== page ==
- Nestle them close in the pan together until the pan is full or you run out of ingredients.
- Any leftover sauce sprinkle on top of the enchiladas.
- Bake for about 15 - 20 minutes!
- Top with tomatoes and fresh parsley if you choose!
- You could make a cauliflower bechamel sauce to mix with veggies if you want a cream based version of this recipe. Chef Del in his Forks Over Knives book has an easy recipe to do this.
- Saute other veggies for the mix: asparagus, zucchini, broccoli, cauliflower.
- You could also change up the beans for adzuki, fava, or kidney beans.
- 1 1/2 cups cooked cannellini or navy beans beans (or about 1 can), rinsed
- 1/4 cup packed fresh thai basil leaves
- 1 tsp Adobo Seasoning
- 2 tablespoons Imagine No Chicken Broth
- 1 tablespoon fresh lemon juice
- Salt and pepper to taste
- Combine the beans, basil, adobo seasoning, broth, and lemon juice in a food processor. Process until basil is finely chopped and the dip is almost smooth. Season with salt and pepper to taste. If you're using this as a dip, you can top it with toasted pine nuts or fresh basil leaves before serving.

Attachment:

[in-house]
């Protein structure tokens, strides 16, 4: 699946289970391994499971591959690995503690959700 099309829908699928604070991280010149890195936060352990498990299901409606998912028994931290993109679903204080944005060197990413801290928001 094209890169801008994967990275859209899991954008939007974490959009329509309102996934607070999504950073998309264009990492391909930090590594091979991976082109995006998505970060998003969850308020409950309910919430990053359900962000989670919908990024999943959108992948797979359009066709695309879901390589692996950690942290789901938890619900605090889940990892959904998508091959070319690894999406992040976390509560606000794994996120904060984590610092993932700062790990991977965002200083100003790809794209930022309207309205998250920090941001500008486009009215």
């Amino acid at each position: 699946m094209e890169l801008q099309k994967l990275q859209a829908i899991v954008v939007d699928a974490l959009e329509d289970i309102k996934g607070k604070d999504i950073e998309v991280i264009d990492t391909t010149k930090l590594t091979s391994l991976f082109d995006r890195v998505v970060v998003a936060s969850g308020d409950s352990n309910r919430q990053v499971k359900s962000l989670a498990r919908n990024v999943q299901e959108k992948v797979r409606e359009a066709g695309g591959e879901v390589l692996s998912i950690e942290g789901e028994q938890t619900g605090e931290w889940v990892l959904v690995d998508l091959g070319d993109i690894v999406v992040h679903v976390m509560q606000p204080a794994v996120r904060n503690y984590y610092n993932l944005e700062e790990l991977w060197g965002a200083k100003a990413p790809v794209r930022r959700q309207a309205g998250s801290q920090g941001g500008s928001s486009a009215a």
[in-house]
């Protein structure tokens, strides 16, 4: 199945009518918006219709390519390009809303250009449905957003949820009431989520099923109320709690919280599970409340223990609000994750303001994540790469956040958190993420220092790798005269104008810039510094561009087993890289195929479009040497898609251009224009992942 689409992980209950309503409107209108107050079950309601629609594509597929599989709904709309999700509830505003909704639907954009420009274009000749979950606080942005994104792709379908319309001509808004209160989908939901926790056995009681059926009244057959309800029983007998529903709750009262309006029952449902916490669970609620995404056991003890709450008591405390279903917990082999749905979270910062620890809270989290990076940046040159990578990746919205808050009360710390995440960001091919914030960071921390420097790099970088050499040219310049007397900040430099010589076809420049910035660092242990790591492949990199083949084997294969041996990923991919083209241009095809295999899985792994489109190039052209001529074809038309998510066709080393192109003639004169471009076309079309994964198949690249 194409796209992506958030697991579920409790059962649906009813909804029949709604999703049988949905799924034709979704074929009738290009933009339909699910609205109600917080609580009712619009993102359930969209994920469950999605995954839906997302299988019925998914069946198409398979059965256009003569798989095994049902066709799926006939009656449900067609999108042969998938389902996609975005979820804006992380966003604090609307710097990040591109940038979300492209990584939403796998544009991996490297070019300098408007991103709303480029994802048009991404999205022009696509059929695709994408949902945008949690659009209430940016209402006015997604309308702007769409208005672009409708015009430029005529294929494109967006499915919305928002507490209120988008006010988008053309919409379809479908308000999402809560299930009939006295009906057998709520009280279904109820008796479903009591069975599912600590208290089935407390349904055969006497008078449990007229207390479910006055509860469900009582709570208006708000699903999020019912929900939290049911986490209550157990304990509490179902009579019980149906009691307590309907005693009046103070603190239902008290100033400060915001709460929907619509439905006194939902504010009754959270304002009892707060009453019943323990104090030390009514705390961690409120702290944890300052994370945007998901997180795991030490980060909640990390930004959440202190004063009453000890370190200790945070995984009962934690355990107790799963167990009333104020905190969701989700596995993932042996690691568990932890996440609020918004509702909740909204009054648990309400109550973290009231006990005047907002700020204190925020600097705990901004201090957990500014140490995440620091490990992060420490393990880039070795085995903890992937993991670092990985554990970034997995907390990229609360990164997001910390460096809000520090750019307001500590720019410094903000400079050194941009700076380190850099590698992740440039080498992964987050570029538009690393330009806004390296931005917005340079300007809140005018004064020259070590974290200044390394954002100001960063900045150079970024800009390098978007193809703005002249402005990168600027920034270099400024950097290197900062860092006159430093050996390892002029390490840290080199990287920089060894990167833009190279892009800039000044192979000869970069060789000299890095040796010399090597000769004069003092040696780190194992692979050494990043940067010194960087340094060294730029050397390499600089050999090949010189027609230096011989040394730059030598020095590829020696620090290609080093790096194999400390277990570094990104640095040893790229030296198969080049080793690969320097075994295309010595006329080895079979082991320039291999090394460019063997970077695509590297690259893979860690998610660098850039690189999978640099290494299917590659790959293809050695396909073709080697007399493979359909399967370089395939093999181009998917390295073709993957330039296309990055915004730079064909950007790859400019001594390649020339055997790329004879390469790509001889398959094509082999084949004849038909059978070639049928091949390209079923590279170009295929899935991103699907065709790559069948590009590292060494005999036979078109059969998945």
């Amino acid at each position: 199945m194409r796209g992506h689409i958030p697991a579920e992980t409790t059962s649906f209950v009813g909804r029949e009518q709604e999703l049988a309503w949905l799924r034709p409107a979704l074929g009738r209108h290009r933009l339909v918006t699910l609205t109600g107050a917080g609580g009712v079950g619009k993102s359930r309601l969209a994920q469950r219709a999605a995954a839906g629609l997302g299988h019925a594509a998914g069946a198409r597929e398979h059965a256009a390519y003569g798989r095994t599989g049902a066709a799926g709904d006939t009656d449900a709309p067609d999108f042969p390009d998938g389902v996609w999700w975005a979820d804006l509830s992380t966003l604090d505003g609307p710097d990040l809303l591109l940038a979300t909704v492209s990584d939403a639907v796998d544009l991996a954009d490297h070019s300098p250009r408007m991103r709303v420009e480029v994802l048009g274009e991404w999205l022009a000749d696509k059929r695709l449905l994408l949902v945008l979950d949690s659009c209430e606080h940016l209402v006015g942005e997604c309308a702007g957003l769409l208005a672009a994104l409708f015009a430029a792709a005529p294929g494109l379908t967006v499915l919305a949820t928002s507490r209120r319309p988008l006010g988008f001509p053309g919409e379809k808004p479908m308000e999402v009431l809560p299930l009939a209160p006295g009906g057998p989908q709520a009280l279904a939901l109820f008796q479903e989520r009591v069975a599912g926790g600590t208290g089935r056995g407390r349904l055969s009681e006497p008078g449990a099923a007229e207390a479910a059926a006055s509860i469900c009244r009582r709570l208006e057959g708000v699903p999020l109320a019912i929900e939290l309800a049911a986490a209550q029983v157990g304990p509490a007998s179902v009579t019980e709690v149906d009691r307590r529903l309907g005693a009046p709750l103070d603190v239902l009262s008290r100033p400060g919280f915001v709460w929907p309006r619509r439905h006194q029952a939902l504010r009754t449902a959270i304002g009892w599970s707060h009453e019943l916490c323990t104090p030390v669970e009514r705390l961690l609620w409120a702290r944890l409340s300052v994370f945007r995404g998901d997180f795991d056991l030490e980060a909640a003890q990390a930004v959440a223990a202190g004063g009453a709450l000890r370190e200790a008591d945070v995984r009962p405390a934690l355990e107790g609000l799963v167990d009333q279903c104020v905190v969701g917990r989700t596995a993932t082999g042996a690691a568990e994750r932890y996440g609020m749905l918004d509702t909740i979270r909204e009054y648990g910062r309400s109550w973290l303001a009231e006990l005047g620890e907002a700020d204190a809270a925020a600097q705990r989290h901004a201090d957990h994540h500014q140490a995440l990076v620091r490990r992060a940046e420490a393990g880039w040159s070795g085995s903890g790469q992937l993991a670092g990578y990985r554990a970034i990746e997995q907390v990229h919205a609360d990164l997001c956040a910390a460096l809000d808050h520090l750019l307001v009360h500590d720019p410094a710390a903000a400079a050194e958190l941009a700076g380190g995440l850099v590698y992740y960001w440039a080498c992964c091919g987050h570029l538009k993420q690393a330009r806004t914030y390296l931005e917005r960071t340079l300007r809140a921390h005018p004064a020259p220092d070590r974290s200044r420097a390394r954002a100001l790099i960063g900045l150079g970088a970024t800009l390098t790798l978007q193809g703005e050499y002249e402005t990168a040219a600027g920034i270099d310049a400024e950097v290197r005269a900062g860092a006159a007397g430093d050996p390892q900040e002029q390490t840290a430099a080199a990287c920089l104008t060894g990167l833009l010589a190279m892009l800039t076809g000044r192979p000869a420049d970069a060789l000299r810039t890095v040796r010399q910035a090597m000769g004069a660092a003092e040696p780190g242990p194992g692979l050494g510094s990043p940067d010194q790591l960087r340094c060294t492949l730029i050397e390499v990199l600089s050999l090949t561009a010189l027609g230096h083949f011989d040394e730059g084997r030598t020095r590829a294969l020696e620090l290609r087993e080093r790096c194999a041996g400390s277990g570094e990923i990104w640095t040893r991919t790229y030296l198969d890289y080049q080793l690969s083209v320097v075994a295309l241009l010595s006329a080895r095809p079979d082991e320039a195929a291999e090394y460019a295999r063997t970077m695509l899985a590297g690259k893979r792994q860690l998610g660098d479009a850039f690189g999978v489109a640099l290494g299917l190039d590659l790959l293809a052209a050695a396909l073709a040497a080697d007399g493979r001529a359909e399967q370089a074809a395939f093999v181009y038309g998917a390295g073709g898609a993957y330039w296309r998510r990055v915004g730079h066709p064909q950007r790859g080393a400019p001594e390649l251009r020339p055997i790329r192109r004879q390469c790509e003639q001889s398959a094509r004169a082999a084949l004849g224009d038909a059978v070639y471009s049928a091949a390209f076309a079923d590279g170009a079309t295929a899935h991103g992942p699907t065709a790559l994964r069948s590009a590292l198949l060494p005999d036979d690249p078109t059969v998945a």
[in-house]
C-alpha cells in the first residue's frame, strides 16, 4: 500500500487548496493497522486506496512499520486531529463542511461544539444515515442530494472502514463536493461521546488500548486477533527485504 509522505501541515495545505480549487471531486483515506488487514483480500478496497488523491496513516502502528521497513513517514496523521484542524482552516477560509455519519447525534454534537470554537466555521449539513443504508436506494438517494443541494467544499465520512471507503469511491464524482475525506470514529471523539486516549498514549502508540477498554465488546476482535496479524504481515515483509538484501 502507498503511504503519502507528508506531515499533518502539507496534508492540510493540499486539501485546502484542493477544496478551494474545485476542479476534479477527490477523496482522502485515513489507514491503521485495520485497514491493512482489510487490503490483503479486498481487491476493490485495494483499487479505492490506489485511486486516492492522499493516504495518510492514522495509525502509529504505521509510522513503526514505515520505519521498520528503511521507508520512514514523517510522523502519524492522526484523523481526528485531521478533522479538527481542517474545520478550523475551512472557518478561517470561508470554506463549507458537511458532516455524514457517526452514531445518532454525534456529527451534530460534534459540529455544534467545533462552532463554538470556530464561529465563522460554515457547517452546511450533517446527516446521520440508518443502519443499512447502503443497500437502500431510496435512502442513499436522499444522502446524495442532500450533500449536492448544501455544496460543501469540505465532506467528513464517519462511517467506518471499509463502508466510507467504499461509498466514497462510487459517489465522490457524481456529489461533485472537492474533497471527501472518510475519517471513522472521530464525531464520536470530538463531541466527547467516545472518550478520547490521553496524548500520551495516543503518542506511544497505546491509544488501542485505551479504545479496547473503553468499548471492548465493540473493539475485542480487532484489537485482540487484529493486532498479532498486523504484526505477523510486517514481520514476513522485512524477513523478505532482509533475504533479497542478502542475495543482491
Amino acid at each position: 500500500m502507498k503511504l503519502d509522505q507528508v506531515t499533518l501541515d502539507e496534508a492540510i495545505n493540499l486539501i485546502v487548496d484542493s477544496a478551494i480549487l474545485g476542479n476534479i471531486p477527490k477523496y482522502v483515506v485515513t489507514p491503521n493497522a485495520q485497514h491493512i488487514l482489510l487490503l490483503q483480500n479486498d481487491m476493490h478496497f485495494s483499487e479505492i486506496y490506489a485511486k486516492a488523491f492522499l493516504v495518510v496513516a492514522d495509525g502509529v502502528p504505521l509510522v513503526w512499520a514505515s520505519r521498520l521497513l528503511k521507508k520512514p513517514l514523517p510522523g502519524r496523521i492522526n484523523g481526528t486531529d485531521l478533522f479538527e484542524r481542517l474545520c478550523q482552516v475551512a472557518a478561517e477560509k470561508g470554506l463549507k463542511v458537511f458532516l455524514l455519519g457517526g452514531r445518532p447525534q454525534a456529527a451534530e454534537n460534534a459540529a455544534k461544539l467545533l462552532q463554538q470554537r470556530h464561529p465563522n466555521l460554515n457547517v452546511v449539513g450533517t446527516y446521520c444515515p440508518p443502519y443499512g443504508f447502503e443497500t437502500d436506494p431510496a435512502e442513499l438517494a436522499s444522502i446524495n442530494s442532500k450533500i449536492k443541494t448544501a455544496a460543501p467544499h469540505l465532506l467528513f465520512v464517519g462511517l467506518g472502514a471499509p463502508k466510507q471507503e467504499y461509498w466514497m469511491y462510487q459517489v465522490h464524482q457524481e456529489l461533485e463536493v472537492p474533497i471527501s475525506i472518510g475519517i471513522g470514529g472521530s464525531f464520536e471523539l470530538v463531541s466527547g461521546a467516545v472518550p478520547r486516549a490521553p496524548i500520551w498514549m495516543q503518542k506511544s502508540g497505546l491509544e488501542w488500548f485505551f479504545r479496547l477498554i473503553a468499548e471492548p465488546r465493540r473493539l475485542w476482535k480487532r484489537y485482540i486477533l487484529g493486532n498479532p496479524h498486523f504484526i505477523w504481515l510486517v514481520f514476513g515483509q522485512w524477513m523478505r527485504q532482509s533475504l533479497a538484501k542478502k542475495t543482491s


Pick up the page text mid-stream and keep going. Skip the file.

- If you want a thicker dip use less broth.
- This is awesome as a base for wraps, tacos or a dip
- 1.5 cups green lentils, soaked
- 2 cups wild rice
- 2 cups Imagine No Chicken Broth
- 1 fennel bulb, sliced thinly
- 3 tsp ginger, minced
- 1 tsp Himalayan sea salt
- 1/4 tsp black pepper
- 1/2 tsp turmeric
- 1/4 tsp cinnamon
- 1/8 tsp nutmeg
- 1/4 tsp cardamom
- 1/8 tsp toasted cumin
- 1/2 tsp saffron: dissolved in 2 tablespoons warm water
- 3/4 cup raisins
- 3/4 cup dates, pitted and chopped
- Cook the wild rice in the broth. I use a rice cooker to do this. 1 scoop of the wild rice per line on the rice cooker. Cook on the regular setting. After cooking poor into a bowl.
- If cooking rice on the stove, bring 3 cups water or stock to a boil, stir in 1 cup uncooked Wild Rice reduce heat and simmer, covered 40-45 minutes or just until kernels puff open. Uncover and fluff with a fork and simmer an additional five minutes. Drain off any excess liquid.
- Sort through the lentils to make sure that there are no rocks and then rinse and put in water and boil for about 30 minutes, or until soft.
- Heat a small pan and dry saute your cumin until fragrant. This may take 2-4 minutes.
- Saute the fennel bulb and ginger together then add raisins, dates, and all spices except the saffron. Mix well and set aside.
- Layer into a bowl or on a plate and serve with joy!